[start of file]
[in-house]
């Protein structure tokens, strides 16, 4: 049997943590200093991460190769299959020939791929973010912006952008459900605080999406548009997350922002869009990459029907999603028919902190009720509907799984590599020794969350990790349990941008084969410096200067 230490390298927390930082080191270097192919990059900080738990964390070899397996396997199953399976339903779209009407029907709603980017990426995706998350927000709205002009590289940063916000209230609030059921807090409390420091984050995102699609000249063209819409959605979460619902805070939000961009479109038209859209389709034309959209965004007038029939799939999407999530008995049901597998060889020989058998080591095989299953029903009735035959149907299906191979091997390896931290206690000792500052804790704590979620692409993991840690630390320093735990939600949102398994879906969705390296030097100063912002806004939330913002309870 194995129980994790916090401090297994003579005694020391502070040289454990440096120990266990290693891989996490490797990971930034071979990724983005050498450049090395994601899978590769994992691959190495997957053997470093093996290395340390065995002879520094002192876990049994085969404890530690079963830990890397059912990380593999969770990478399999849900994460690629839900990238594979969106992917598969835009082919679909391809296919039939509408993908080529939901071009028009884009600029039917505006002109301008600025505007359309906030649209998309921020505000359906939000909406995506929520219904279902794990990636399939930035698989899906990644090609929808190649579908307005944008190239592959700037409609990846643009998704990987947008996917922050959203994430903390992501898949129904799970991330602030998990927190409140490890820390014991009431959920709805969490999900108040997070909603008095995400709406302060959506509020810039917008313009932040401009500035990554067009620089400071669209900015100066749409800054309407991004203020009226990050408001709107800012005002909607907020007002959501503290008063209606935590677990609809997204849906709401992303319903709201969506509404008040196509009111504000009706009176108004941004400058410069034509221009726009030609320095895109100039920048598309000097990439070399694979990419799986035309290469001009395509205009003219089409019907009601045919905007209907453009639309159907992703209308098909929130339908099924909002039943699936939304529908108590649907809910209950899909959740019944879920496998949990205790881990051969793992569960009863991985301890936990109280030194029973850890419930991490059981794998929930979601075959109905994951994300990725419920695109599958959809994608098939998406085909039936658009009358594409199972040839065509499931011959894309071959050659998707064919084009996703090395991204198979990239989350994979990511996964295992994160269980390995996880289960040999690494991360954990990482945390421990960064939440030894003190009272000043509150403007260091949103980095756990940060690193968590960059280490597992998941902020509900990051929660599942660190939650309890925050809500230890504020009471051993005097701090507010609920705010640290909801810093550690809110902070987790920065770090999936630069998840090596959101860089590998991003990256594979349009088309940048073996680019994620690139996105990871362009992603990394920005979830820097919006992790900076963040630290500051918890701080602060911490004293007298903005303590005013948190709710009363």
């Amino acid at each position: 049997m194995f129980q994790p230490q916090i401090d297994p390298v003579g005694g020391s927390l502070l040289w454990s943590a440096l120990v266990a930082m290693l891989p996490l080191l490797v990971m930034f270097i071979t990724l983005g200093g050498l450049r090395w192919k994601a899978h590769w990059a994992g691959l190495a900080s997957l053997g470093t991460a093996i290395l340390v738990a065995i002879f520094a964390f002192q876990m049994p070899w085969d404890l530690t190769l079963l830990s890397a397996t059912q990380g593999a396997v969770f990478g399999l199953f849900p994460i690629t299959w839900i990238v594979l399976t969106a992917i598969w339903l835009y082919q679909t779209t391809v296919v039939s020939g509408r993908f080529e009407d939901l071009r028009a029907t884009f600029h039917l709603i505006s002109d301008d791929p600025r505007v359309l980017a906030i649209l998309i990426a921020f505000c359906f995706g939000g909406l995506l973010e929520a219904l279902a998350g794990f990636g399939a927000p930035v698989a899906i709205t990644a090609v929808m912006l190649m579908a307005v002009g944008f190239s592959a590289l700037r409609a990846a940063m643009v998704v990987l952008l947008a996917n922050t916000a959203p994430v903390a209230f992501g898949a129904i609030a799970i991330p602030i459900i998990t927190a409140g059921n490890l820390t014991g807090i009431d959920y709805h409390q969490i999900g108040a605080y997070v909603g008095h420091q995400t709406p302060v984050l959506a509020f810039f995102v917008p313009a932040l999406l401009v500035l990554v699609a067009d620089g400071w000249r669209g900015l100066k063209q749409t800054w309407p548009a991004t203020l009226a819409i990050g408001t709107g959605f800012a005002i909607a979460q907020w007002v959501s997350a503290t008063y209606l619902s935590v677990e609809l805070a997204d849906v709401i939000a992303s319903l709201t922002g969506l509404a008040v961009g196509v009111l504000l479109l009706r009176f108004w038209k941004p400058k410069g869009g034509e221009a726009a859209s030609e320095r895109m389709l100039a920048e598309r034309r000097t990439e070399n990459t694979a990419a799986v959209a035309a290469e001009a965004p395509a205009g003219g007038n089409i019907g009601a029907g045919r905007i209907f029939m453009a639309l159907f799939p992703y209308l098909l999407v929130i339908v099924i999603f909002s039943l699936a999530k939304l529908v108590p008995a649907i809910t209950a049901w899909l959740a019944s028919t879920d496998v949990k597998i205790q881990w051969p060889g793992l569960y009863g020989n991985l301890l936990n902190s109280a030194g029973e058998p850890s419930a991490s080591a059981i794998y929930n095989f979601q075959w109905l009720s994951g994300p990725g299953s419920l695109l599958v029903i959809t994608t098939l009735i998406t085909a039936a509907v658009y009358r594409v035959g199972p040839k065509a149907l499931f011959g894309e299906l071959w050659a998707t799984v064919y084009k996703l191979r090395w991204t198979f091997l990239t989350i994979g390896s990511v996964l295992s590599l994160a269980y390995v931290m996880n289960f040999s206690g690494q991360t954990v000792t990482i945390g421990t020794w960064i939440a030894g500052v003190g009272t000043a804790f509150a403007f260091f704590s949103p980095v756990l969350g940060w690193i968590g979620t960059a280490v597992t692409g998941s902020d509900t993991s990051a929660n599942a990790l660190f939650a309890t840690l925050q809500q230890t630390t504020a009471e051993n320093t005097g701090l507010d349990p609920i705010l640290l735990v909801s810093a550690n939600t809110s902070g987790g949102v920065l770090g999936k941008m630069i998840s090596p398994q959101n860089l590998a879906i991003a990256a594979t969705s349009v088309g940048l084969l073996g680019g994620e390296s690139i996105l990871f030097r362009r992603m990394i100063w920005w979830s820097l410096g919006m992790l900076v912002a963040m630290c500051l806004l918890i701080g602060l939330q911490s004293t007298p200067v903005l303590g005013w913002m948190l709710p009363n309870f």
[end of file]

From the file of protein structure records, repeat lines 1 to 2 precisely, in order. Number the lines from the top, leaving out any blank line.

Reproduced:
[in-house]
């Protein structure tokens, strides 16, 4: 049997943590200093991460190769299959020939791929973010912006952008459900605080999406548009997350922002869009990459029907999603028919902190009720509907799984590599020794969350990790349990941008084969410096200067 230490390298927390930082080191270097192919990059900080738990964390070899397996396997199953399976339903779209009407029907709603980017990426995706998350927000709205002009590289940063916000209230609030059921807090409390420091984050995102699609000249063209819409959605979460619902805070939000961009479109038209859209389709034309959209965004007038029939799939999407999530008995049901597998060889020989058998080591095989299953029903009735035959149907299906191979091997390896931290206690000792500052804790704590979620692409993991840690630390320093735990939600949102398994879906969705390296030097100063912002806004939330913002309870 194995129980994790916090401090297994003579005694020391502070040289454990440096120990266990290693891989996490490797990971930034071979990724983005050498450049090395994601899978590769994992691959190495997957053997470093093996290395340390065995002879520094002192876990049994085969404890530690079963830990890397059912990380593999969770990478399999849900994460690629839900990238594979969106992917598969835009082919679909391809296919039939509408993908080529939901071009028009884009600029039917505006002109301008600025505007359309906030649209998309921020505000359906939000909406995506929520219904279902794990990636399939930035698989899906990644090609929808190649579908307005944008190239592959700037409609990846643009998704990987947008996917922050959203994430903390992501898949129904799970991330602030998990927190409140490890820390014991009431959920709805969490999900108040997070909603008095995400709406302060959506509020810039917008313009932040401009500035990554067009620089400071669209900015100066749409800054309407991004203020009226990050408001709107800012005002909607907020007002959501503290008063209606935590677990609809997204849906709401992303319903709201969506509404008040196509009111504000009706009176108004941004400058410069034509221009726009030609320095895109100039920048598309000097990439070399694979990419799986035309290469001009395509205009003219089409019907009601045919905007209907453009639309159907992703209308098909929130339908099924909002039943699936939304529908108590649907809910209950899909959740019944879920496998949990205790881990051969793992569960009863991985301890936990109280030194029973850890419930991490059981794998929930979601075959109905994951994300990725419920695109599958959809994608098939998406085909039936658009009358594409199972040839065509499931011959894309071959050659998707064919084009996703090395991204198979990239989350994979990511996964295992994160269980390995996880289960040999690494991360954990990482945390421990960064939440030894003190009272000043509150403007260091949103980095756990940060690193968590960059280490597992998941902020509900990051929660599942660190939650309890925050809500230890504020009471051993005097701090507010609920705010640290909801810093550690809110902070987790920065770090999936630069998840090596959101860089590998991003990256594979349009088309940048073996680019994620690139996105990871362009992603990394920005979830820097919006992790900076963040630290500051918890701080602060911490004293007298903005303590005013948190709710009363």